“I’m seeing more borrowers being required to be added to the file, so we’re using all of our abilities to bring in every piece of income that we can for a borrower,” she said.
“The child tax credit, the first-time homebuyer grant – we’re using all the pieces we can to get them into the market. But first-time homebuyers are still there, they’re strong, and they’re still buying homes.”
The federal government’s first-time homebuyer incentive, which offered new buyers assistance funding a downpayment through a shared equity program, has proven virtually unusable in red-hot markets because it only provides a loan of up to 10% the downpayment amount for a newly constructed home, and 5% for a resale or existing home.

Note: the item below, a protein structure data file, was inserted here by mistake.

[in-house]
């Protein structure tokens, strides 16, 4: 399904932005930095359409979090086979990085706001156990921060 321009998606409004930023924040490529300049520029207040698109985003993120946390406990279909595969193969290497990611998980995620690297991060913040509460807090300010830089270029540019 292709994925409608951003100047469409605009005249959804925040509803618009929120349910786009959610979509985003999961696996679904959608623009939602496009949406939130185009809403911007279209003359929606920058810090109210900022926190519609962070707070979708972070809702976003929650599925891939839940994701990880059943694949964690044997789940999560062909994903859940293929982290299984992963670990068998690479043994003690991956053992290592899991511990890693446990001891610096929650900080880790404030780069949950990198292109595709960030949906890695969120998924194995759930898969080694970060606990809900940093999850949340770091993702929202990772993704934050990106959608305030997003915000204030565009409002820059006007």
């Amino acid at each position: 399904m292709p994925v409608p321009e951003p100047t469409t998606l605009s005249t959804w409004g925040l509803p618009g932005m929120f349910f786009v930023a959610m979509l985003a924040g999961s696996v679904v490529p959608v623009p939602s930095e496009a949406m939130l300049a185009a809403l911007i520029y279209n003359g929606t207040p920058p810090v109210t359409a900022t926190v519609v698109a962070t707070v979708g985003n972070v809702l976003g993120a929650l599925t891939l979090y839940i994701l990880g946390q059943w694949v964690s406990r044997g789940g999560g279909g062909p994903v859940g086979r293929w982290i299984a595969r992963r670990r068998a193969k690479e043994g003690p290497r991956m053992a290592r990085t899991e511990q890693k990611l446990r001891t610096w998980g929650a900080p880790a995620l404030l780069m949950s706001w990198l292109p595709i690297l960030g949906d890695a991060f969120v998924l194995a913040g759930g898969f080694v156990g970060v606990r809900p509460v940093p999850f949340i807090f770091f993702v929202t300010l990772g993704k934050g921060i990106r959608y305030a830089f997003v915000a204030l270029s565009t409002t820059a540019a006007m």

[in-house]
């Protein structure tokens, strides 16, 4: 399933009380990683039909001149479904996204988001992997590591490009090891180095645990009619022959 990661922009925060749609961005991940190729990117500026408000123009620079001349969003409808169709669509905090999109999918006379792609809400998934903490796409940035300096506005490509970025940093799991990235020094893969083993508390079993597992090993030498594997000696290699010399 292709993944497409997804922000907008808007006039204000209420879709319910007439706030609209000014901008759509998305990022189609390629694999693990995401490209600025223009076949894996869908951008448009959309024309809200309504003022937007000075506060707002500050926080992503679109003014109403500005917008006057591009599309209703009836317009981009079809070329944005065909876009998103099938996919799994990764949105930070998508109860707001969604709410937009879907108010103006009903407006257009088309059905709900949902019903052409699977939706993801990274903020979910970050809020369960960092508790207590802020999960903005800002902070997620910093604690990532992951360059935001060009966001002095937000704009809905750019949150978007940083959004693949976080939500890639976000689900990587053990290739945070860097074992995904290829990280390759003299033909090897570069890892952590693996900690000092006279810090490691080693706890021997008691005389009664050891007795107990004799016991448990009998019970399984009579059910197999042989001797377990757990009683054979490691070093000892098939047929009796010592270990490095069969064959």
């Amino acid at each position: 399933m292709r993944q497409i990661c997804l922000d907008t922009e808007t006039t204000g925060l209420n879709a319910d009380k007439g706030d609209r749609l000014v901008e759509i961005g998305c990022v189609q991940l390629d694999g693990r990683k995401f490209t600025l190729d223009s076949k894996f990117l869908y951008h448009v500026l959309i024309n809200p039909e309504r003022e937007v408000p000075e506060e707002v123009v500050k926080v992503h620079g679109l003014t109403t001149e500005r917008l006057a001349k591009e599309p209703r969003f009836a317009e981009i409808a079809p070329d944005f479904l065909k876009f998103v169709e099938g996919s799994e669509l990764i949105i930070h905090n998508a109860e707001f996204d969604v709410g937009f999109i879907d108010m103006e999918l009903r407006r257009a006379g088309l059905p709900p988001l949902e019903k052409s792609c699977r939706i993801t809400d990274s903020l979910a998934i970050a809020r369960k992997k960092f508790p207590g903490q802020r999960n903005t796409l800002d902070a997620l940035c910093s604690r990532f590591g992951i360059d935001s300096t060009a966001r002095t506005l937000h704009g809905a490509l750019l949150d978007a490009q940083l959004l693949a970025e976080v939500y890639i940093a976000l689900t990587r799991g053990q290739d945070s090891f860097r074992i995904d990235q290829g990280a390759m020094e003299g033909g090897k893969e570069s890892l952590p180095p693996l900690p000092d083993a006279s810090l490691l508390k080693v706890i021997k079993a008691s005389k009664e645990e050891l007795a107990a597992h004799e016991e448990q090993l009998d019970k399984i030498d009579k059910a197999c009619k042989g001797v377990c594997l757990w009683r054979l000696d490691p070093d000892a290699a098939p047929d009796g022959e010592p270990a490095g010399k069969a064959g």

That’s normally not sufficient to substantially reduce affordability hurdles – but Pikkert said the program hasn’t proven successful among her clients either, with the shared equity component usually the sticking point.
“I know I offer it to a lot of my prospective buyers, but there’s still a hesitation on their part,” she said. “They feel they don’t want the government to have a second mortgage on their property – so I’m going to say maybe only 5% of my buyers [use it].”